With the proliferation of mobile devices and more companies following the "Bring Your Device" trend to increase worker productivity, mobile printing is becoming a de facto requirement in most office environments. As a result, the overwhelming majority of current copier models offer wireless printing capabilities directly from smartphones, tablets, and other mobile devices. Such a feature comes in handy for streamlining the document production process, eliminating the desktop as the middleman for document creation while increasing overall productivity among mobile device users.
The last important consideration is how well your new copier will fit with the rest of your document production equipment. Seamless integration offers a host of benefits, including minimal disruption of ongoing projects and minimal impact on worker productivity and IT infrastructure. Even the user interface can have a significant impact on integration efforts since new UI often requires significant user retraining that affects the print volume and overall productivity.
The budget you have to purchase a copier is one of the primary guiding factors. The cost of the actual machine gives you a baseline for comparison among different types of copiers. Look at the cost of the toner and the number of copies you will get before you need to replace it. The cost of maintenance and repairs is another issue that affects the budget. A complicated copier with many functions may end up with more problems that need to be repaired. Each time you have it repaired, you have to pay for labour and parts. You also spend time and money training employees on how to use the various functions. In some cases, renting a copier is more cost-effective, particularly if maintenance and repairs are included in the rental cost.
The number of sheets you copy on a regular basis helps you determine the size and functions you need in a copy machine. Estimating your average monthly pages allows you to find a copier that can handle the volume without frequent toner changes. If you sign up for a service agreement at the time of purchase, you may have a limit on the number of pages printed on the copier each month. If you already own a copier, record the number of pages printed each week using the copy machine's meter to estimate your volume. If you use a copy shop for duplication, use the sales slips to help you track how much you copy.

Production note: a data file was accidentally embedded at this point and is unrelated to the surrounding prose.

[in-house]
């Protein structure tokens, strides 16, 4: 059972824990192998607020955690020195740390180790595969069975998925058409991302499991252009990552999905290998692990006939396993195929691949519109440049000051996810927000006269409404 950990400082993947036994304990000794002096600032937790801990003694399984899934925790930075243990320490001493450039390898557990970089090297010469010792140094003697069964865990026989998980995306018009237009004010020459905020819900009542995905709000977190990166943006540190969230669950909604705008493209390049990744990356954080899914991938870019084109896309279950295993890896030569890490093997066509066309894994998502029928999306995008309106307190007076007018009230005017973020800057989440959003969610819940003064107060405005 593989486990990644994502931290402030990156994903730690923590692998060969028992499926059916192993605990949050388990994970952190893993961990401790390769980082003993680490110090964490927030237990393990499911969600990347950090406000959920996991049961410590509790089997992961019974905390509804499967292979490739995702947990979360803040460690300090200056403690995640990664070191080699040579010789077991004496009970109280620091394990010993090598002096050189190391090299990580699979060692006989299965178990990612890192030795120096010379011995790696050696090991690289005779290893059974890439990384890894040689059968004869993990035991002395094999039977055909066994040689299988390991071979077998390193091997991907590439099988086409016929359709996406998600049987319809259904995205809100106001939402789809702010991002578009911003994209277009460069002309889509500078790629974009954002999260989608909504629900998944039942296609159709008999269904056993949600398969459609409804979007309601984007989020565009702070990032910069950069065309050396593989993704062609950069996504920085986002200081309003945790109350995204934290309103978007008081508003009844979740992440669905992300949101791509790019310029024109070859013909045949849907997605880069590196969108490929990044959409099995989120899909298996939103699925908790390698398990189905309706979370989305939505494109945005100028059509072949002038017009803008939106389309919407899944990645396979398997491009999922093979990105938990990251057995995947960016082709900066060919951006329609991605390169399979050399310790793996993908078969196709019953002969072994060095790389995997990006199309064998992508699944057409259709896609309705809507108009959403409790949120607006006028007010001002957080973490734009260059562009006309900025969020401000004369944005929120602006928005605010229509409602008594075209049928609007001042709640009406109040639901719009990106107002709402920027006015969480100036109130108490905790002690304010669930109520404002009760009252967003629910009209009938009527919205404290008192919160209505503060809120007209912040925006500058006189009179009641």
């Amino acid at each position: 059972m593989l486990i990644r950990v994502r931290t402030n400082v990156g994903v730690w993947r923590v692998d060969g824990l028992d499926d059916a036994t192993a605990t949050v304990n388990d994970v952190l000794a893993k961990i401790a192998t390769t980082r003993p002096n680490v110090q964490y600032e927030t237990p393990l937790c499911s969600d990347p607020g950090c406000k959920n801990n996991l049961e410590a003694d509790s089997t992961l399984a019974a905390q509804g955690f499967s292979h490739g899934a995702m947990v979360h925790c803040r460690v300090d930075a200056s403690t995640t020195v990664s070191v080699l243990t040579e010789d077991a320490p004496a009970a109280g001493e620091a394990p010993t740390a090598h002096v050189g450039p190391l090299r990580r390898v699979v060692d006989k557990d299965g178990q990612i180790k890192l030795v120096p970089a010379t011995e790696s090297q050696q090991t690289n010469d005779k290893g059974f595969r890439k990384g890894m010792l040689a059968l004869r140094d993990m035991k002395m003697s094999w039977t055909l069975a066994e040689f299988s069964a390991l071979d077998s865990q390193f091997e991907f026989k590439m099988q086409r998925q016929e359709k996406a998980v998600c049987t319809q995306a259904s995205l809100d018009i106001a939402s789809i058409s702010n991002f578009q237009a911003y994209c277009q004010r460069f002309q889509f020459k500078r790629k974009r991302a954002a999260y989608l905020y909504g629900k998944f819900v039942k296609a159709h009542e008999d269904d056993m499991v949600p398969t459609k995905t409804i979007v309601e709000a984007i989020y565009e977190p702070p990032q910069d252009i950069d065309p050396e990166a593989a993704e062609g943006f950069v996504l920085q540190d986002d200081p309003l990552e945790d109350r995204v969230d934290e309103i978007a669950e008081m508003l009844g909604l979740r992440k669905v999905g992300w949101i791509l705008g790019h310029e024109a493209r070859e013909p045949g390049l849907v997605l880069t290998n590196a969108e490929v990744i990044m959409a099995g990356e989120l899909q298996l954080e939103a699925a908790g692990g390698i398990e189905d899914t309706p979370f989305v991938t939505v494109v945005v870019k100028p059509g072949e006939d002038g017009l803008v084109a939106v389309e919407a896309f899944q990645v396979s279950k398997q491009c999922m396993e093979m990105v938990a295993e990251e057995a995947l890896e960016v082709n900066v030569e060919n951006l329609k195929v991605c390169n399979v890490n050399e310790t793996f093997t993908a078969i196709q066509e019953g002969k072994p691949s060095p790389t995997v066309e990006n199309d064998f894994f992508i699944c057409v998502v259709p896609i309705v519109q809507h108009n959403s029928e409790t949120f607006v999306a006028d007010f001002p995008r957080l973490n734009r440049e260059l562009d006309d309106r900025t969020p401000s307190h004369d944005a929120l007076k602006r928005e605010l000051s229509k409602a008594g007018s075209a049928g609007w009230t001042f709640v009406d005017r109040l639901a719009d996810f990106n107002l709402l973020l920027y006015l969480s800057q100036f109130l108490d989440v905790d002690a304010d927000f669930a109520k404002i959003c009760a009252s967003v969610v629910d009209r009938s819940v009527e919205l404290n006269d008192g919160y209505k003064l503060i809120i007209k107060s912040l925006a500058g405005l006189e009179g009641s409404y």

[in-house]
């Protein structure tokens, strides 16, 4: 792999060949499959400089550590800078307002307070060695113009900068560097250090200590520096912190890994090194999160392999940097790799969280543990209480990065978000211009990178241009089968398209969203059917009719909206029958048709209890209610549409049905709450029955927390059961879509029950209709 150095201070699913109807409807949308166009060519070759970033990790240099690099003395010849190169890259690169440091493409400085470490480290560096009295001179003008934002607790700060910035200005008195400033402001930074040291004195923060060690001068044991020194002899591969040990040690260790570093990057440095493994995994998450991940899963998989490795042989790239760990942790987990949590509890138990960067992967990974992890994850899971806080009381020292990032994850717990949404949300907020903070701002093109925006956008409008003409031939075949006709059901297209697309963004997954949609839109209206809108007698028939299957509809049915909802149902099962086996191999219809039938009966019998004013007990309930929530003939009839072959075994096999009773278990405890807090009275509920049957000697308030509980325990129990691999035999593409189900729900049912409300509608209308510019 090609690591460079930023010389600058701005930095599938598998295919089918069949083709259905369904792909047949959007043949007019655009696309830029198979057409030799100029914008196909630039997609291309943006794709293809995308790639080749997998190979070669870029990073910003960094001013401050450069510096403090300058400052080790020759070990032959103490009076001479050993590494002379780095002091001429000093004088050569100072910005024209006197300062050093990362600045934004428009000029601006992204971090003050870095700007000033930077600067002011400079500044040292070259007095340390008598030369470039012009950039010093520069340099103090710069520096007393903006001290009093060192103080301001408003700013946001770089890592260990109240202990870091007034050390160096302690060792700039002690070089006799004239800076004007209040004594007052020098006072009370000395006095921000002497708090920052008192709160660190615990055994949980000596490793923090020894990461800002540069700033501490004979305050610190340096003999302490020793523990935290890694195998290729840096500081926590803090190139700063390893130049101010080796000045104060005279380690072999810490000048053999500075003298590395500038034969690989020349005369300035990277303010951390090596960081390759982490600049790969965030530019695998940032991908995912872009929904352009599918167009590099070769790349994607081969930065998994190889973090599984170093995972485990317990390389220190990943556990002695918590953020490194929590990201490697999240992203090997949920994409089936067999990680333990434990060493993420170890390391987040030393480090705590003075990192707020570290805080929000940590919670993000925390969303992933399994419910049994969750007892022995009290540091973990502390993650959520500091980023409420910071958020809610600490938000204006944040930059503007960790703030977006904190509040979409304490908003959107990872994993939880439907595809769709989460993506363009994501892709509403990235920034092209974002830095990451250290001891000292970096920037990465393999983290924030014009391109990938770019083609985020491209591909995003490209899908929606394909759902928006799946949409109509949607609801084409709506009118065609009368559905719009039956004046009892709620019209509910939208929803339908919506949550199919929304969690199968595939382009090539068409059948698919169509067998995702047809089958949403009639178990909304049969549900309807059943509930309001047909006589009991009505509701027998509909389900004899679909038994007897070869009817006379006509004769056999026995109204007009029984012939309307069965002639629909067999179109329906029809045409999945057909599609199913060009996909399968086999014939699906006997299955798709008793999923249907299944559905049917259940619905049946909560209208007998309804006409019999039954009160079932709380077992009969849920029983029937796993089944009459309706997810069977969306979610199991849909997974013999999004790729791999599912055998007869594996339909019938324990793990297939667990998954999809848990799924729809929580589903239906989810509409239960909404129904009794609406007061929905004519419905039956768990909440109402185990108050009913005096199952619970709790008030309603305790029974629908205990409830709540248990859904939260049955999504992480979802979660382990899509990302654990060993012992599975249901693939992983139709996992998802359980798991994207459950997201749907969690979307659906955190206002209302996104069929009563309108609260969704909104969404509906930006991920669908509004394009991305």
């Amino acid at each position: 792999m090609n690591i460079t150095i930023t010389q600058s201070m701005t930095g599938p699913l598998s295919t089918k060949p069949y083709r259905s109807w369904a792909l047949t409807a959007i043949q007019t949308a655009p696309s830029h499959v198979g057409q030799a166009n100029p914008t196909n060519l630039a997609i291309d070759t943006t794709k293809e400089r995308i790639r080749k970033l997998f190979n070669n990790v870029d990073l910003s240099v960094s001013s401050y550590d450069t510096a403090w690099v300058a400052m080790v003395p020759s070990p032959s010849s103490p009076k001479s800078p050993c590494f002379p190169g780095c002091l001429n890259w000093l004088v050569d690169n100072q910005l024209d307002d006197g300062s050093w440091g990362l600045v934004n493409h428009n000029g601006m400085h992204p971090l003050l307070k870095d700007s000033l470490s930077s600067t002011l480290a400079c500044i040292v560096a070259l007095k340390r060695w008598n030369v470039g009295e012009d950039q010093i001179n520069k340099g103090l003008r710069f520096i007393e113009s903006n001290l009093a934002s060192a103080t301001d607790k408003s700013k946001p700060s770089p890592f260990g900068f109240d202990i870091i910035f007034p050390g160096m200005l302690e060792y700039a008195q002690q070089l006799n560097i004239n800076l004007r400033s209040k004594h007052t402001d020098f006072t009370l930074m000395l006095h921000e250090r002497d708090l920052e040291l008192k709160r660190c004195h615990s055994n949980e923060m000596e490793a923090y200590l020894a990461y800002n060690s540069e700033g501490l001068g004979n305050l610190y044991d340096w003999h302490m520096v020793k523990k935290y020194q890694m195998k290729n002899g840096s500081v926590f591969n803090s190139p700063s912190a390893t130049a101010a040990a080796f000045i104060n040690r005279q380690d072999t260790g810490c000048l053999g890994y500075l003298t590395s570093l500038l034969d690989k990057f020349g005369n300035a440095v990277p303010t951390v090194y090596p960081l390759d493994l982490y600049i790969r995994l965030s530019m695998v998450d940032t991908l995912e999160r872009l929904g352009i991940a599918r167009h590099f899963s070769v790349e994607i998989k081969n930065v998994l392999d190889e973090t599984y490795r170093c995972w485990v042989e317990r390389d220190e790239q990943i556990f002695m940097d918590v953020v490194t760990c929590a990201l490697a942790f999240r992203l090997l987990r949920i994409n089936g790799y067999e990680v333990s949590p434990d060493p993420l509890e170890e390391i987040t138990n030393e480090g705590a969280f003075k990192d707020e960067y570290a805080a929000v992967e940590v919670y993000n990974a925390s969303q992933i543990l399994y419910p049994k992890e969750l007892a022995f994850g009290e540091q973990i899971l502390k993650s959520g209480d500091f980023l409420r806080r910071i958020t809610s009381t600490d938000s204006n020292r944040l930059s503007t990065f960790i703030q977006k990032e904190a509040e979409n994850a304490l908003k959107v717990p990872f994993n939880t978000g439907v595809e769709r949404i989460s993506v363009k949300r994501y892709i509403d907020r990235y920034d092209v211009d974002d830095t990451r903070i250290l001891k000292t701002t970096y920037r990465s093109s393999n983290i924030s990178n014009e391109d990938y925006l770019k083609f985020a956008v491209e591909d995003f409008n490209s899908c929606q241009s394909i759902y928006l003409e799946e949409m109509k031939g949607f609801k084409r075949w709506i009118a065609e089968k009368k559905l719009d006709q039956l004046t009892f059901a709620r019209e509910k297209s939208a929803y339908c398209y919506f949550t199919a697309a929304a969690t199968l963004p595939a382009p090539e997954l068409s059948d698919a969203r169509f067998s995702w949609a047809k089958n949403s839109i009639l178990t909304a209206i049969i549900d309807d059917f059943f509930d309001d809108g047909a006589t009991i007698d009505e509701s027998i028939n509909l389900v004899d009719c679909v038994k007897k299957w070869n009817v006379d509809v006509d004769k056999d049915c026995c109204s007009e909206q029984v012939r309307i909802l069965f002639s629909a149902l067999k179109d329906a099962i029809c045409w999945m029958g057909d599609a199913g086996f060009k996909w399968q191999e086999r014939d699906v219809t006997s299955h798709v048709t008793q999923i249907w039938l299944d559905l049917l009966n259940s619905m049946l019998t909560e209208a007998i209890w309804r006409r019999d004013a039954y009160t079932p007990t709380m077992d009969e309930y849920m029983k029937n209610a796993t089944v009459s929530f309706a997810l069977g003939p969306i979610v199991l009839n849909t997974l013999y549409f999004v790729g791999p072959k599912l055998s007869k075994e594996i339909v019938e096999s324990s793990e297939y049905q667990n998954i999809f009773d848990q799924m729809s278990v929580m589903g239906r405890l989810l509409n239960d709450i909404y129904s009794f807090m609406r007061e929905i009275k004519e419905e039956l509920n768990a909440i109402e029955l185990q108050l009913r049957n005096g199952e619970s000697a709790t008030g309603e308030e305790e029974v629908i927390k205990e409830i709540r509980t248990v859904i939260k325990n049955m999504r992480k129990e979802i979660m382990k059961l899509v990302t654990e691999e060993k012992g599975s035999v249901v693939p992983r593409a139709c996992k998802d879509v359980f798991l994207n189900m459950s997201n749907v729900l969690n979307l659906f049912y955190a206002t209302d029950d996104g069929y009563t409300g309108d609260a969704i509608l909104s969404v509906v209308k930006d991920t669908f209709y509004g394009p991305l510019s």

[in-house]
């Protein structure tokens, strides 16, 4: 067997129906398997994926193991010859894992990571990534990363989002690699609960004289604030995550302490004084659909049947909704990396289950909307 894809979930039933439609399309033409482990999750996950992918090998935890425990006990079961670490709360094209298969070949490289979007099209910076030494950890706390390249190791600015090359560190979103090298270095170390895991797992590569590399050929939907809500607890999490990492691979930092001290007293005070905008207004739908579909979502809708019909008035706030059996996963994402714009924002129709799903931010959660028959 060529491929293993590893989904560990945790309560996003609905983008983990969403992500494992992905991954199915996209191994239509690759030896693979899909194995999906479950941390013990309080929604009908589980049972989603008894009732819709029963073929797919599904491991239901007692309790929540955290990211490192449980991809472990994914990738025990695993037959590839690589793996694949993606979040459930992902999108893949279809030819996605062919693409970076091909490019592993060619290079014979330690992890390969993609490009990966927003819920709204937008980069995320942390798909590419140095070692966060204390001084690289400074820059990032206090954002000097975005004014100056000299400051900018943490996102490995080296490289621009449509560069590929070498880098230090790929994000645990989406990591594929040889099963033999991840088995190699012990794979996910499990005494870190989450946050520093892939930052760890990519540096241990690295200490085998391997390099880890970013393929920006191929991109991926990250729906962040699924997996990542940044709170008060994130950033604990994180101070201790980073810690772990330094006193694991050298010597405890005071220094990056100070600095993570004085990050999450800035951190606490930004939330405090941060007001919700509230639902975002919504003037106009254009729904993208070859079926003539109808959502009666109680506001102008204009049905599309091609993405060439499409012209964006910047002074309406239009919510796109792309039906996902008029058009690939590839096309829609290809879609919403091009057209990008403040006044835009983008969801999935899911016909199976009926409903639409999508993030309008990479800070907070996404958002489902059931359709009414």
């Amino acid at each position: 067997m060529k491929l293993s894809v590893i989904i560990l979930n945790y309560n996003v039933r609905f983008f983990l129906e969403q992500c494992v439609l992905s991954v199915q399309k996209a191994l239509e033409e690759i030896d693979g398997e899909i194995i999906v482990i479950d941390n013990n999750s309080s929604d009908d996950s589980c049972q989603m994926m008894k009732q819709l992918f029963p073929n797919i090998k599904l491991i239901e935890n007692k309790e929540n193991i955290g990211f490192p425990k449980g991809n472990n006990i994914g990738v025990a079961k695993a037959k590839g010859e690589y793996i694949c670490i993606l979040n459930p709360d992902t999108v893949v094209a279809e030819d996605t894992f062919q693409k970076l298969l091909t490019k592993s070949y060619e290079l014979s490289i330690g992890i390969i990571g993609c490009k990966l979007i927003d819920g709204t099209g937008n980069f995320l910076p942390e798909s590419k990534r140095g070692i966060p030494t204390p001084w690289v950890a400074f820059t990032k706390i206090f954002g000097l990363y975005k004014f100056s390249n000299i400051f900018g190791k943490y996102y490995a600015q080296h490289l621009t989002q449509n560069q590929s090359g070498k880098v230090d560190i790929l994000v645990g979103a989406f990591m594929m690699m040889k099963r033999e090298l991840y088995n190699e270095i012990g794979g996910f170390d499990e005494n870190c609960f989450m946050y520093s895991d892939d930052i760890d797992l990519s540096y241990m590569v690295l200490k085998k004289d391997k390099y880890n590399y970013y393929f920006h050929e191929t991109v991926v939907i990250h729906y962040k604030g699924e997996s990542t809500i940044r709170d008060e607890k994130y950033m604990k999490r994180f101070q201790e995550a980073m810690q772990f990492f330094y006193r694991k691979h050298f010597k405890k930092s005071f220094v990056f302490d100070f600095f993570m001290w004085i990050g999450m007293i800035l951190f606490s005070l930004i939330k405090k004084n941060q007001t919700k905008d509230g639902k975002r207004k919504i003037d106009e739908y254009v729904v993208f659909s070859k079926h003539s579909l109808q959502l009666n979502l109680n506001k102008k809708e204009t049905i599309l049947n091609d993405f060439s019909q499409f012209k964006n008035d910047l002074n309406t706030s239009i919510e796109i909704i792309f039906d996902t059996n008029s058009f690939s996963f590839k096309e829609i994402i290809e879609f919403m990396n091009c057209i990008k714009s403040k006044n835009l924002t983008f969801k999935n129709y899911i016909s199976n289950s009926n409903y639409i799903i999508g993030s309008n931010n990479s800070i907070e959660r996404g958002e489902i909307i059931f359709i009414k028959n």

This key statistic tells you at what speed the business printer will produce copies and prints. Expressed as a number of pages per minute, this is normally one of the first requirements discussed when considering the purchase of a new office automation device. The copy speed also correlates to the copy volume with faster business printers generally having a larger copy volume. A typical business printer designed to be shared amongst between 3 to 10 people will normally have a print/copy speed of 25-45 pages per minute (ppm), placing the business printer in the mid-volume category.
The type of items you copy also affects your purchase. A basic copier may not handle larger paper sizes. Consider how often you need to print larger pages to determine if this capability is essential for your business. The number of pages the machine can copy per minute, abbreviated as CPM, is an issue if you need to print large volumes very quickly. More advanced copiers also include the option to print on both sides, collate pages, change the printing scale and staple pages together.
The other uses for the machine help you narrow down the options. A multifunction printer may be an option for small business because the machine handles copying, printing, scanning and faxing from one unit. This saves money over buying individual machines and saves space in the office. If you have multiple employees who will use the same machine, consider the ability to network the machine, so all workstations have access to the printing function. Regular copy machines may also handle scanning.
Choosing an energy-efficient copy machine with the ENERGY STAR® label saves you money on utility bills while reducing the environmental damage that comes with high energy consumption. The machine also stays cooler as it works, so you avoid an increase in office temperature during frequent use.
The controls of the machine affect how easy it is to use the copier. Choose a machine with intuitive controls that allow all users in the office to understand how to execute all functions. Inspect the displays on the copier and test out the controls. Try various functions to determine if it is difficult to switch from one to another.
Determine the purpose of your copier. What do you need the machine to do? Nowadays, copiers do more than make copies; they are also capable of printing, scanning and even faxing. If your day-to-day operations involve these tasks, buying a multifunction copier may be a smart choice.
Also, find out what types of materials are usually copied or printed in your office. This information can help you decide whether you should get a monochrome (black and white) or a coloured copier. Are you going to use the copier for full-coloured images or marketing collaterals? If you are, then look for a model with graphic capabilities.
Know your requirement in terms of the copier's speed. A copier that couldn't keep up with your company's print volume can hamper your operations. So, make sure you take into consideration your print volume and the speed of the copier, measured in pages per minute (ppm) or copies per minute (CPM) before you purchase one. Currently, the speed of copy machines in the market ranges from 25 ppm to 65 ppm. Pick a copier with a high ppm if your company's print volume is high. Additionally, high-end copy machines can handle large print volumes better than lower-end types.
After Sales Support Options